Why Conferences Should Be Free

Earlier this week, Lori and I were talking about the crazy $500-$1,000+ ticket prices for industry conferences. Considering the you’d have to block the time off your calendar, close up the shop, and book travel, the additional admission cost seems like a good way to artificially prevent people from showing up.

At every professional-related meeting or conference I’ve attended, the best parts were between the formal, scheduled sessions. The hallway conversations, the happy hours, the lunches. The one-on-one with other attendees. Even at the local MIMA Salons, there’s a part of me that curses when the formal session begins.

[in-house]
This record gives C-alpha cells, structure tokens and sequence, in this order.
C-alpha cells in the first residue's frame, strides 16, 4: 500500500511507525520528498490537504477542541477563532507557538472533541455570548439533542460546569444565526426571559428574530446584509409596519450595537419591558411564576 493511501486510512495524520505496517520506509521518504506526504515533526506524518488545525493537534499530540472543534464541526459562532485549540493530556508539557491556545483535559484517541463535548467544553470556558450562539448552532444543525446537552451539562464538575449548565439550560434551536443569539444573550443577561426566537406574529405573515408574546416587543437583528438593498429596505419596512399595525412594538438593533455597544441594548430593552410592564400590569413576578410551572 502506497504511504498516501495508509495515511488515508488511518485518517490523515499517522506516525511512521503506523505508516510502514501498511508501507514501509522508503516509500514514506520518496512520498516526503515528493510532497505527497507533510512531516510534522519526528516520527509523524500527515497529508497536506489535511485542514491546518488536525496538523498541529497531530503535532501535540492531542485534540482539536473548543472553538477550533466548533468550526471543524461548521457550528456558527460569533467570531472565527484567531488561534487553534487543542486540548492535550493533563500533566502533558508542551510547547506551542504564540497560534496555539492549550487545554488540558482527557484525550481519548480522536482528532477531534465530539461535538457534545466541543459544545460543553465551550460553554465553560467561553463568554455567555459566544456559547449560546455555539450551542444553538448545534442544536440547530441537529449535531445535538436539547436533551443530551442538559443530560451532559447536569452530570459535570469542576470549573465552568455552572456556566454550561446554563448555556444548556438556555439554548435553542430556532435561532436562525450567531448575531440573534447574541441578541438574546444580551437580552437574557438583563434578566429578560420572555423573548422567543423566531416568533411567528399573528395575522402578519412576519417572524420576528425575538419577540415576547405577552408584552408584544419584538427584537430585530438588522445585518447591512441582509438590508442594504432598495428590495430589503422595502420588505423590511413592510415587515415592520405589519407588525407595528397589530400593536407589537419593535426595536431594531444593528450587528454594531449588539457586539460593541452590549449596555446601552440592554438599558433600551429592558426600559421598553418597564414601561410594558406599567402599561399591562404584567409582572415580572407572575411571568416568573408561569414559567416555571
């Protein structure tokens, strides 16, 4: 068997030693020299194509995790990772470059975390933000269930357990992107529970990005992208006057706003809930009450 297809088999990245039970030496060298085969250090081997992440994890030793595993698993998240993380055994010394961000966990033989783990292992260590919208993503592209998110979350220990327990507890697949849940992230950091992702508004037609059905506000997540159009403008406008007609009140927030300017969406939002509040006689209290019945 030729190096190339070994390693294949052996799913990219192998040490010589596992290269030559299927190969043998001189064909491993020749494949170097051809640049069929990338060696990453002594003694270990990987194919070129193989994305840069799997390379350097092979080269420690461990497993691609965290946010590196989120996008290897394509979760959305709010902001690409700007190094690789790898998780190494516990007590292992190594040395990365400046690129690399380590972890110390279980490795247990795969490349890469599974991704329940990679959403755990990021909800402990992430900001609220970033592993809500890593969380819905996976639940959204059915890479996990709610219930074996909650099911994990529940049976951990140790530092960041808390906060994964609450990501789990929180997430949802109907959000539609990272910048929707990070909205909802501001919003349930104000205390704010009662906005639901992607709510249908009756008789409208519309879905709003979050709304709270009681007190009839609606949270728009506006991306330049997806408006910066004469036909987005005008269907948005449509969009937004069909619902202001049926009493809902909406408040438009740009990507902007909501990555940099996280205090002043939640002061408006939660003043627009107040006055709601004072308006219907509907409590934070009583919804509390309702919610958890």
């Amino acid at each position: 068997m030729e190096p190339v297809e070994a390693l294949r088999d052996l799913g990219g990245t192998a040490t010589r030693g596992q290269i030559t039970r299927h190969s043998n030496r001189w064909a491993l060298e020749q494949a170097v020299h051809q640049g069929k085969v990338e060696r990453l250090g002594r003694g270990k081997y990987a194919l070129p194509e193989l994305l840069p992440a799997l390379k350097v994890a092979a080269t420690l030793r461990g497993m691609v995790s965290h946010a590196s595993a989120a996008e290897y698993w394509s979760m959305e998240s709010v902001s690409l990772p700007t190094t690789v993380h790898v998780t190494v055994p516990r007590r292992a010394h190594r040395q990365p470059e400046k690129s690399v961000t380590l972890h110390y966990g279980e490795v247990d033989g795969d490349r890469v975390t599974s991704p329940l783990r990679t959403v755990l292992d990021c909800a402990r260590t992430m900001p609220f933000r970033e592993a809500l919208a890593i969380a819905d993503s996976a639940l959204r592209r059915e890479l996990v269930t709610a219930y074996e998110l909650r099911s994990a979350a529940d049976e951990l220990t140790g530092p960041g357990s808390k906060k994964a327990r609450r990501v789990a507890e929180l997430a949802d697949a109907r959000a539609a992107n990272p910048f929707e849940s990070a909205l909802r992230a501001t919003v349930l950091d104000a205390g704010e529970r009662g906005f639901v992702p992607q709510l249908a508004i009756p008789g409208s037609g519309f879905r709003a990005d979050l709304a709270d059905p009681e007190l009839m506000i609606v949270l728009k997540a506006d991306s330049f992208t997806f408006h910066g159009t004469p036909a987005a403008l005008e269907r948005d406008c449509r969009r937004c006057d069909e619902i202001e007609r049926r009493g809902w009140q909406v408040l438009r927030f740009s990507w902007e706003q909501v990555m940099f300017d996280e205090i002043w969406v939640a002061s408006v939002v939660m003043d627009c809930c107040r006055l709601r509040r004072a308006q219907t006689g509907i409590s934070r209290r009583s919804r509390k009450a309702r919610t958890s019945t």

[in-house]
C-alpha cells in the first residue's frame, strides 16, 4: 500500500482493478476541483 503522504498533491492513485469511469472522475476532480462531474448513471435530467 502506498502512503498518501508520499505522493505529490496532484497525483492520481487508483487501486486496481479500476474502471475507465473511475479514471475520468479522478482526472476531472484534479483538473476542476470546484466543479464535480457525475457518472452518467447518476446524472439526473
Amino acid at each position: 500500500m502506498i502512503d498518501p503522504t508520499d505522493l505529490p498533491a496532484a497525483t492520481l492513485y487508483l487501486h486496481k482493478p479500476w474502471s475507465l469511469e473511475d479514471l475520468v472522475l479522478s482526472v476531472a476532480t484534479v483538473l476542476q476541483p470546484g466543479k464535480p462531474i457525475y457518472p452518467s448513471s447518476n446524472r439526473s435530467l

With the MNteractive Information Architect Coffees and the PodcastMN Meetups, we pick a place, a time, and whoever makes it, makes it. Usually, it’s 80% the same core people and 20% new voices. Then again, there’s usually wireless – so if no one shows up – you can still get some work done.

All this is leading up to an emphatic ‘Damn Straight’ in response to Dave Winer’s Like a BloggerCon post – on the inherent costs of participation:

“Even so, there is a price of admission. To get to the BBQ, or the Homebrew Club, BMUG or BloggerCon, you had to have a ride. To get on the web you have to have a computer and a net connection.”

The best part of Winer’s post is (emphasis mine):

“My experience with these shows is that if you trust the universe, it will take good care of you.”

Elsewhere: 17 April 2007
“How much do conferences cost?” – Eric Rice

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